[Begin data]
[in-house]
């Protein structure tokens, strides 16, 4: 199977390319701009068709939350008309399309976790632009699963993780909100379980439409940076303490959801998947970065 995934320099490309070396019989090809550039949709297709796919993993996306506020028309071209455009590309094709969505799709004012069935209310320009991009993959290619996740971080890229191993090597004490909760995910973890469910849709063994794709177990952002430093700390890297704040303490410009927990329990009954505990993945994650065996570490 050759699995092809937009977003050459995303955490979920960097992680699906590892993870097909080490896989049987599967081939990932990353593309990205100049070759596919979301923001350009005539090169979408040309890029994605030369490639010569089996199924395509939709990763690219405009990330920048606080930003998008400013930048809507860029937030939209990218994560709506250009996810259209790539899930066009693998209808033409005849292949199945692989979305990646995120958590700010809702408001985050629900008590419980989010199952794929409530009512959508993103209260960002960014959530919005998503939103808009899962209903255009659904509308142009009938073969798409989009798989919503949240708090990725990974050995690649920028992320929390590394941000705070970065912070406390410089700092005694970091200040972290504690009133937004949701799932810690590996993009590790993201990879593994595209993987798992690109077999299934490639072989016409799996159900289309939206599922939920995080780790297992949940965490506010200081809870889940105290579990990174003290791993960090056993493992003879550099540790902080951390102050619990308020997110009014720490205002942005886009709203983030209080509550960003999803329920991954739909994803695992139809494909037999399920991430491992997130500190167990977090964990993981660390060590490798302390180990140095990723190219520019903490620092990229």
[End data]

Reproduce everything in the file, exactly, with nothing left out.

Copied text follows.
[in-house]
């Protein structure tokens, strides 16, 4: 199977390319701009068709939350008309399309976790632009699963993780909100379980439409940076303490959801998947970065 995934320099490309070396019989090809550039949709297709796919993993996306506020028309071209455009590309094709969505799709004012069935209310320009991009993959290619996740971080890229191993090597004490909760995910973890469910849709063994794709177990952002430093700390890297704040303490410009927990329990009954505990993945994650065996570490 050759699995092809937009977003050459995303955490979920960097992680699906590892993870097909080490896989049987599967081939990932990353593309990205100049070759596919979301923001350009005539090169979408040309890029994605030369490639010569089996199924395509939709990763690219405009990330920048606080930003998008400013930048809507860029937030939209990218994560709506250009996810259209790539899930066009693998209808033409005849292949199945692989979305990646995120958590700010809702408001985050629900008590419980989010199952794929409530009512959508993103209260960002960014959530919005998503939103808009899962209903255009659904509308142009009938073969798409989009798989919503949240708090990725990974050995690649920028992320929390590394941000705070970065912070406390410089700092005694970091200040972290504690009133937004949701799932810690590996993009590790993201990879593994595209993987798992690109077999299934490639072989016409799996159900289309939206599922939920995080780790297992949940965490506010200081809870889940105290579990990174003290791993960090056993493992003879550099540790902080951390102050619990308020997110009014720490205002942005886009709203983030209080509550960003999803329920991954739909994803695992139809494909037999399920991430491992997130500190167990977090964990993981660390060590490798302390180990140095990723190219520019903490620092990229």